I had that in my notes. It’s almost this kind of very processed 80s electric guitar sound. I would never have guessed it was acoustic.
I would never have guessed that was acoustic myself. And that’s why I love it.
Who played the cool aggressive bass part on EMINENT SLEAZE?
I played the bass and the bass player in my band, Nick Beggs, played the stick. The half-time Princey sections are me, and then Nick comes in with a sort of double-tempo tapping.
For the drums on the album, are these loops you altered, or a drum machine?
It’s mostly live drums.
Well, there goes one big internet myth. [laughs]
The only songs that have drum machines are MAN OF THE PEOPLE, which has a very primitive drum machine sound, and KING GHOST. The rest is live drums. I mean, they are obviously heavily processed afterward, with added sounds being triggered.
How about the vocal treatments? Are you singing and responding through them, or are they added later?
It’s a bit of both. The signature vocal sound on this album—the kind of slap delay is David’s Roland Space Echo, and he’s got one that’s a bit fucked up, but in a good way.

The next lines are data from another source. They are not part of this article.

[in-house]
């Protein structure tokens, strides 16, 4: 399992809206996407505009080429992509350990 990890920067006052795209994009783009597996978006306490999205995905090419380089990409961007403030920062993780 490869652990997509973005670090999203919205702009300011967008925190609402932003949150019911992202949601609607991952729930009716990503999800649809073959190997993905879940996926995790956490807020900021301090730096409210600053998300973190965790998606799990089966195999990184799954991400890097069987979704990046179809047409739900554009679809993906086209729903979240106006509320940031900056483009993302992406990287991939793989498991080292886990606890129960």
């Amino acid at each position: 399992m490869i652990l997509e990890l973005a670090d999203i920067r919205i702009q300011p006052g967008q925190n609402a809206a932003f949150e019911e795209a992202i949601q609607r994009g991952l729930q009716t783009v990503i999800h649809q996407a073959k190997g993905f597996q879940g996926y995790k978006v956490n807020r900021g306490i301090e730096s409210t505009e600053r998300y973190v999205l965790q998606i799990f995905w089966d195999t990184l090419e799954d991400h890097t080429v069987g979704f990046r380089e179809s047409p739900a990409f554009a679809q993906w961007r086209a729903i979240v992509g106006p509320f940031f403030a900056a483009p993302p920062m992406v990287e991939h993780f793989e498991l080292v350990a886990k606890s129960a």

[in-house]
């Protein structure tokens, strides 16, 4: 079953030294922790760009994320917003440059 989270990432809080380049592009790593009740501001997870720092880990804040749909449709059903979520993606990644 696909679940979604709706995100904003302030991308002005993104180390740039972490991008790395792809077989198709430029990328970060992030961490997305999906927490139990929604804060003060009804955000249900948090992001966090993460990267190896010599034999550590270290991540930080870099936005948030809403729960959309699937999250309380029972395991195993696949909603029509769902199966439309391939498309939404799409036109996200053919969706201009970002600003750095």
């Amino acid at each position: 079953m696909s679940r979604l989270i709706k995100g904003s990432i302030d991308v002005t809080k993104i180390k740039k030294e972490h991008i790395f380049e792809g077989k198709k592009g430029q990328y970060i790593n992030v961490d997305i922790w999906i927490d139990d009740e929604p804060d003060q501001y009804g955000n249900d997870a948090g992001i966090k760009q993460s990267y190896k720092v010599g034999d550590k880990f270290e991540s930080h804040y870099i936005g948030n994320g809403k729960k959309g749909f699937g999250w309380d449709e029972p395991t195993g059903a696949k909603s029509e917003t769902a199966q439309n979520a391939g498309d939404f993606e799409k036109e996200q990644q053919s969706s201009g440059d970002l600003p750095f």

I think they all are. [both laugh]
I think they’ve all got their own unique signature quirks, and his is just fantastic. If you listen, all the vocals have got that kind of halo of slap around them, which is the Space Echo.
Two questions that I love to ask everybody: which song was the hardest to record, and which song was the easiest?
The Hardest was SELF. There were so many things we tried and thought we liked, and then a week later we decided we didn’t. It was definitely a question of adding stuff and then realizing that less is more. I kept thinking, “We need to add more stuff to that.” And David kept saying, “No, we need to keep it stripped down and sparse.” And he was absolutely right.
We probably spent more time on that 2:58 song than we did on PERSONAL SHOPPER, which is nine minutes long. The easiest song was KING GHOST, which is one of the most purely electronic pieces I’ve ever done. There’s virtually nothing on that track that isn’t electronic; even the voice is massively processed. It came together effortlessly. The demo wasn’t a million miles away, and I came into the studio one morning and David said, “I programmed a drum part,” and I was like, “That’s good. Let’s add that.” And then we never changed it. It just fell into place so beautifully. That might be my favorite song on the record—that and MAN OF THE PEOPLE, ironically the two with purely electronic drums.